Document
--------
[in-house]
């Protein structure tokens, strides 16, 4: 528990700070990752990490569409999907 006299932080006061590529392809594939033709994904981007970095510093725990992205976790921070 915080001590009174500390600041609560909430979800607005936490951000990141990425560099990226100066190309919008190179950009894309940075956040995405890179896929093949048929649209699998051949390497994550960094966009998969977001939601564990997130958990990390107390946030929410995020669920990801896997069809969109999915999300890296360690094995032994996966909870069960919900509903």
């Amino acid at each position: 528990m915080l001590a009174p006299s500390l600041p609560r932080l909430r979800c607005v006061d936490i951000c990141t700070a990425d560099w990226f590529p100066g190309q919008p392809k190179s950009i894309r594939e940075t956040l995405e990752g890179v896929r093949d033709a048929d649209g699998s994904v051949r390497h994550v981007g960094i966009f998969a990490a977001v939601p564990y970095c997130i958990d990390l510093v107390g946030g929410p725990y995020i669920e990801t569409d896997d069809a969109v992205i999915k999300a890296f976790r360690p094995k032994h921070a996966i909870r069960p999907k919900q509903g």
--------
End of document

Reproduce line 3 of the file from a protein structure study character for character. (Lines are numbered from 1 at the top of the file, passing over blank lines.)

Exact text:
């Amino acid at each position: 528990m915080l001590a009174p006299s500390l600041p609560r932080l909430r979800c607005v006061d936490i951000c990141t700070a990425d560099w990226f590529p100066g190309q919008p392809k190179s950009i894309r594939e940075t956040l995405e990752g890179v896929r093949d033709a048929d649209g699998s994904v051949r390497h994550v981007g960094i966009f998969a990490a977001v939601p564990y970095c997130i958990d990390l510093v107390g946030g929410p725990y995020i669920e990801t569409d896997d069809a969109v992205i999915k999300a890296f976790r360690p094995k032994h921070a996966i909870r069960p999907k919900q509903g």